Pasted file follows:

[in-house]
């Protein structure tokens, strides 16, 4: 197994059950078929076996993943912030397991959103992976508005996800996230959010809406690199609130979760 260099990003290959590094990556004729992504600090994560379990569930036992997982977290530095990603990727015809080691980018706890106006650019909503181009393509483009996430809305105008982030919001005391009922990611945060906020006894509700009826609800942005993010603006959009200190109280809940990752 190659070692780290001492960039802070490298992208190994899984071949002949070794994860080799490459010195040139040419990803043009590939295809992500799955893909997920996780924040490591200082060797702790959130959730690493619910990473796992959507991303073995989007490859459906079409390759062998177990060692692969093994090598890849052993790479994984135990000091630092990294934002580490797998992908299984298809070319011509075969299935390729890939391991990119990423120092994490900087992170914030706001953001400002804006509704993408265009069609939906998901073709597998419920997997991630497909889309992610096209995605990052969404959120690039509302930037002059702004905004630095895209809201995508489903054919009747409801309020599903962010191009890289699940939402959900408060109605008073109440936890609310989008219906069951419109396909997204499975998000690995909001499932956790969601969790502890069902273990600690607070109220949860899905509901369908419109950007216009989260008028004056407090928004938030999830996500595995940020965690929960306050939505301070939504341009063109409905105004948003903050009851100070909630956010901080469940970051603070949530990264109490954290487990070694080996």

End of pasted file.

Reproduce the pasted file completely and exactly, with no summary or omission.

[in-house]
């Protein structure tokens, strides 16, 4: 197994059950078929076996993943912030397991959103992976508005996800996230959010809406690199609130979760 260099990003290959590094990556004729992504600090994560379990569930036992997982977290530095990603990727015809080691980018706890106006650019909503181009393509483009996430809305105008982030919001005391009922990611945060906020006894509700009826609800942005993010603006959009200190109280809940990752 190659070692780290001492960039802070490298992208190994899984071949002949070794994860080799490459010195040139040419990803043009590939295809992500799955893909997920996780924040490591200082060797702790959130959730690493619910990473796992959507991303073995989007490859459906079409390759062998177990060692692969093994090598890849052993790479994984135990000091630092990294934002580490797998992908299984298809070319011509075969299935390729890939391991990119990423120092994490900087992170914030706001953001400002804006509704993408265009069609939906998901073709597998419920997997991630497909889309992610096209995605990052969404959120690039509302930037002059702004905004630095895209809201995508489903054919009747409801309020599903962010191009890289699940939402959900408060109605008073109440936890609310989008219906069951419109396909997204499975998000690995909001499932956790969601969790502890069902273990600690607070109220949860899905509901369908419109950007216009989260008028004056407090928004938030999830996500595995940020965690929960306050939505301070939504341009063109409905105004948003903050009851100070909630956010901080469940970051603070949530990264109490954290487990070694080996």